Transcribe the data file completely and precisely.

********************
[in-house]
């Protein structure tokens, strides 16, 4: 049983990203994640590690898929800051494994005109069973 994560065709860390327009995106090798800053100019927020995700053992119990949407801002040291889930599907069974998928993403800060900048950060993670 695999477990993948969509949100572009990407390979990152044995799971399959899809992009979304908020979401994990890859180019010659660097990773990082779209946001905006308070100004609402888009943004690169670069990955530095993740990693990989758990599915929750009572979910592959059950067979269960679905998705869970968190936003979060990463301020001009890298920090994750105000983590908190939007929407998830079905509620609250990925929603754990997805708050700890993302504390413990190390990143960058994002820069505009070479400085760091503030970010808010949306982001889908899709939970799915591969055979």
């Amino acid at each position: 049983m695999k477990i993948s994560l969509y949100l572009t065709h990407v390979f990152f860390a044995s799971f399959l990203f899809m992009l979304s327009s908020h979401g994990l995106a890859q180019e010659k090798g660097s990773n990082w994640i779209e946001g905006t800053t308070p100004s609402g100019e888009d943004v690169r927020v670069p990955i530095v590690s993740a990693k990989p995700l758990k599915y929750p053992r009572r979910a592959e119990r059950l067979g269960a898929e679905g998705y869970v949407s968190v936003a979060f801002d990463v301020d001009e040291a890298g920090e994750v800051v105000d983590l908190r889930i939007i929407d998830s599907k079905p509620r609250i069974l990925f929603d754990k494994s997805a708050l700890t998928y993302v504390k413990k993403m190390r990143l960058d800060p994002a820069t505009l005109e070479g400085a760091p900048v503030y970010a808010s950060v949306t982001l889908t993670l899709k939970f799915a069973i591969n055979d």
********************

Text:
[in-house]
């Protein structure tokens, strides 16, 4: 049983990203994640590690898929800051494994005109069973 994560065709860390327009995106090798800053100019927020995700053992119990949407801002040291889930599907069974998928993403800060900048950060993670 695999477990993948969509949100572009990407390979990152044995799971399959899809992009979304908020979401994990890859180019010659660097990773990082779209946001905006308070100004609402888009943004690169670069990955530095993740990693990989758990599915929750009572979910592959059950067979269960679905998705869970968190936003979060990463301020001009890298920090994750105000983590908190939007929407998830079905509620609250990925929603754990997805708050700890993302504390413990190390990143960058994002820069505009070479400085760091503030970010808010949306982001889908899709939970799915591969055979």
């Amino acid at each position: 049983m695999k477990i993948s994560l969509y949100l572009t065709h990407v390979f990152f860390a044995s799971f399959l990203f899809m992009l979304s327009s908020h979401g994990l995106a890859q180019e010659k090798g660097s990773n990082w994640i779209e946001g905006t800053t308070p100004s609402g100019e888009d943004v690169r927020v670069p990955i530095v590690s993740a990693k990989p995700l758990k599915y929750p053992r009572r979910a592959e119990r059950l067979g269960a898929e679905g998705y869970v949407s968190v936003a979060f801002d990463v301020d001009e040291a890298g920090e994750v800051v105000d983590l908190r889930i939007i929407d998830s599907k079905p509620r609250i069974l990925f929603d754990k494994s997805a708050l700890t998928y993302v504390k413990k993403m190390r990143l960058d800060p994002a820069t505009l005109e070479g400085a760091p900048v503030y970010a808010s950060v949306t982001l889908t993670l899709k939970f799915a069973i591969n055979d």